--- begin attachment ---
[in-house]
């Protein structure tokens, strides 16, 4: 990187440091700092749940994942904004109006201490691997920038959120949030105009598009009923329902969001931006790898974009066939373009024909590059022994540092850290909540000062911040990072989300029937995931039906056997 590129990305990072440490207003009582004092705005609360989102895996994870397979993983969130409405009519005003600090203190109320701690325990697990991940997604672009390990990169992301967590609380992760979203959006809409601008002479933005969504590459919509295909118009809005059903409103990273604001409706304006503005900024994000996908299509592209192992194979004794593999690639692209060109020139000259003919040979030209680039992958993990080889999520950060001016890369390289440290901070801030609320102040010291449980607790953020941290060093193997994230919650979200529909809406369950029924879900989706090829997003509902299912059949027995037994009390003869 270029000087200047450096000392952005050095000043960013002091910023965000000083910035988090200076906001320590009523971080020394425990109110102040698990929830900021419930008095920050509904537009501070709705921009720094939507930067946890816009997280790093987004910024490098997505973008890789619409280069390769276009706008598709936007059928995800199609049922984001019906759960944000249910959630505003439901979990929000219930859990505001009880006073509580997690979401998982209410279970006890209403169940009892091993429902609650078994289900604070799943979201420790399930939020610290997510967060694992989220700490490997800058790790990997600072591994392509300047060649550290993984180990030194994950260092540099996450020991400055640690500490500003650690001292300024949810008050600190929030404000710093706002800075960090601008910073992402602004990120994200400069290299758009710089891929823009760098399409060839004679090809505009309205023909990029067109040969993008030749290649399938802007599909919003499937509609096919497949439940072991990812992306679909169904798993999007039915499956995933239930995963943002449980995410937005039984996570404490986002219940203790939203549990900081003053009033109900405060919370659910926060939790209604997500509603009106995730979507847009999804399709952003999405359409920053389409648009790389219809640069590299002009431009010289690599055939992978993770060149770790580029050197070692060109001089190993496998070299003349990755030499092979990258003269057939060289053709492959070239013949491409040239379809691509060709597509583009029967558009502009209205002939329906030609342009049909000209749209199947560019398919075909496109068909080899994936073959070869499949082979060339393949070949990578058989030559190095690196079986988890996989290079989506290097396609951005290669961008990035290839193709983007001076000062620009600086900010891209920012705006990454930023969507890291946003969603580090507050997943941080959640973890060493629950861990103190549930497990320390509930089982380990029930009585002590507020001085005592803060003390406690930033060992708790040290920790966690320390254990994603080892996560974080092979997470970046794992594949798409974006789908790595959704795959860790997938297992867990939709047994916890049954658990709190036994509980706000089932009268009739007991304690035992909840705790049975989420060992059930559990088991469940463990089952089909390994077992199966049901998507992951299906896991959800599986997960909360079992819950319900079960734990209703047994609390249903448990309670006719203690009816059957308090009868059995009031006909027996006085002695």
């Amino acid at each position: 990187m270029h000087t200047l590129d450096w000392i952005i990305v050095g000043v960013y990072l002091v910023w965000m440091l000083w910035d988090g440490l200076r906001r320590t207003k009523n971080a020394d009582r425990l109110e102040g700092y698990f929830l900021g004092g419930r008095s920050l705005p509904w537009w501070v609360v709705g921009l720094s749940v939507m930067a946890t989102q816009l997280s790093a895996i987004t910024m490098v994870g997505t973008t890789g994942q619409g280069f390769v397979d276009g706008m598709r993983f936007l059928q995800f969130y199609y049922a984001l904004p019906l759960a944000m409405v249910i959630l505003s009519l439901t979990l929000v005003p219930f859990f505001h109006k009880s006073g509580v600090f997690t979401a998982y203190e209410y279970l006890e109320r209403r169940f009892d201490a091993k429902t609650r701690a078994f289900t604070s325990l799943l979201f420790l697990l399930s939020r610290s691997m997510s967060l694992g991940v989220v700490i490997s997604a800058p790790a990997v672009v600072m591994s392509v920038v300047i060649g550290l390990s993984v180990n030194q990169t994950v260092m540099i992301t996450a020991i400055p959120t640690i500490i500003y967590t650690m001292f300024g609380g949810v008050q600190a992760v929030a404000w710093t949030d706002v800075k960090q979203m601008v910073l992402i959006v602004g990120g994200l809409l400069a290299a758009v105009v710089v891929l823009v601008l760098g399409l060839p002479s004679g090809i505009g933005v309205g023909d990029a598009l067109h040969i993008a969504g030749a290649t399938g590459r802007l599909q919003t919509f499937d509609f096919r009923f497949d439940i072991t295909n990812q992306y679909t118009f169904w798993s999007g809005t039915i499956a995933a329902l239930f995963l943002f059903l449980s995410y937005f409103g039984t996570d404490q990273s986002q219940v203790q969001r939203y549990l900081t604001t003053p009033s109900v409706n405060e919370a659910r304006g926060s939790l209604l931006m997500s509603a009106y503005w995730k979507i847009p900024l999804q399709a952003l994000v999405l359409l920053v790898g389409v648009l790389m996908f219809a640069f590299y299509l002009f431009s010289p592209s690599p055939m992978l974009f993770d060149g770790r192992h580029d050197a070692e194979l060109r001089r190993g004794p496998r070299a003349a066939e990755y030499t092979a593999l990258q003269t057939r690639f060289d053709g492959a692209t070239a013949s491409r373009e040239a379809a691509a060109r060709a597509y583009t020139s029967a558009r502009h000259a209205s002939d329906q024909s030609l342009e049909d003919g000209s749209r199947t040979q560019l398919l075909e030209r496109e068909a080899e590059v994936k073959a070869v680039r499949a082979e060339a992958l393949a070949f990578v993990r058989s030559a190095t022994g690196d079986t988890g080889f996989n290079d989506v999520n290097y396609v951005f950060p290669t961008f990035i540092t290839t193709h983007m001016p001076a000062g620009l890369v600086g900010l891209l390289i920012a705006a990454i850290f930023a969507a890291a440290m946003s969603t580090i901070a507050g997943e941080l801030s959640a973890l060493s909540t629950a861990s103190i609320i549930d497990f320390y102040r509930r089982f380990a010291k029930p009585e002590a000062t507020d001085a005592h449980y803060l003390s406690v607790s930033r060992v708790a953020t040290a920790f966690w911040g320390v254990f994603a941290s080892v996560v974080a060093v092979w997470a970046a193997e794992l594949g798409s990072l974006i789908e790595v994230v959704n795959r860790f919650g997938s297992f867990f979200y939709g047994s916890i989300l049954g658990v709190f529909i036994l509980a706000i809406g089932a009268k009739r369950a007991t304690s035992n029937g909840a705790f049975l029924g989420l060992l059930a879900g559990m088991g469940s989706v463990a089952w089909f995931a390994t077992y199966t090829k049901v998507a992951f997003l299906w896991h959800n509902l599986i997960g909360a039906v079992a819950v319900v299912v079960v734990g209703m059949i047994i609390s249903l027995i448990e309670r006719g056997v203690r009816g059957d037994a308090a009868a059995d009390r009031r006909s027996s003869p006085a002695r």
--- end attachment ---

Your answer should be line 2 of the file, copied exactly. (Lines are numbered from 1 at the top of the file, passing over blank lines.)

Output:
């Protein structure tokens, strides 16, 4: 990187440091700092749940994942904004109006201490691997920038959120949030105009598009009923329902969001931006790898974009066939373009024909590059022994540092850290909540000062911040990072989300029937995931039906056997 590129990305990072440490207003009582004092705005609360989102895996994870397979993983969130409405009519005003600090203190109320701690325990697990991940997604672009390990990169992301967590609380992760979203959006809409601008002479933005969504590459919509295909118009809005059903409103990273604001409706304006503005900024994000996908299509592209192992194979004794593999690639692209060109020139000259003919040979030209680039992958993990080889999520950060001016890369390289440290901070801030609320102040010291449980607790953020941290060093193997994230919650979200529909809406369950029924879900989706090829997003509902299912059949027995037994009390003869 270029000087200047450096000392952005050095000043960013002091910023965000000083910035988090200076906001320590009523971080020394425990109110102040698990929830900021419930008095920050509904537009501070709705921009720094939507930067946890816009997280790093987004910024490098997505973008890789619409280069390769276009706008598709936007059928995800199609049922984001019906759960944000249910959630505003439901979990929000219930859990505001009880006073509580997690979401998982209410279970006890209403169940009892091993429902609650078994289900604070799943979201420790399930939020610290997510967060694992989220700490490997800058790790990997600072591994392509300047060649550290993984180990030194994950260092540099996450020991400055640690500490500003650690001292300024949810008050600190929030404000710093706002800075960090601008910073992402602004990120994200400069290299758009710089891929823009760098399409060839004679090809505009309205023909990029067109040969993008030749290649399938802007599909919003499937509609096919497949439940072991990812992306679909169904798993999007039915499956995933239930995963943002449980995410937005039984996570404490986002219940203790939203549990900081003053009033109900405060919370659910926060939790209604997500509603009106995730979507847009999804399709952003999405359409920053389409648009790389219809640069590299002009431009010289690599055939992978993770060149770790580029050197070692060109001089190993496998070299003349990755030499092979990258003269057939060289053709492959070239013949491409040239379809691509060709597509583009029967558009502009209205002939329906030609342009049909000209749209199947560019398919075909496109068909080899994936073959070869499949082979060339393949070949990578058989030559190095690196079986988890996989290079989506290097396609951005290669961008990035290839193709983007001076000062620009600086900010891209920012705006990454930023969507890291946003969603580090507050997943941080959640973890060493629950861990103190549930497990320390509930089982380990029930009585002590507020001085005592803060003390406690930033060992708790040290920790966690320390254990994603080892996560974080092979997470970046794992594949798409974006789908790595959704795959860790997938297992867990939709047994916890049954658990709190036994509980706000089932009268009739007991304690035992909840705790049975989420060992059930559990088991469940463990089952089909390994077992199966049901998507992951299906896991959800599986997960909360079992819950319900079960734990209703047994609390249903448990309670006719203690009816059957308090009868059995009031006909027996006085002695």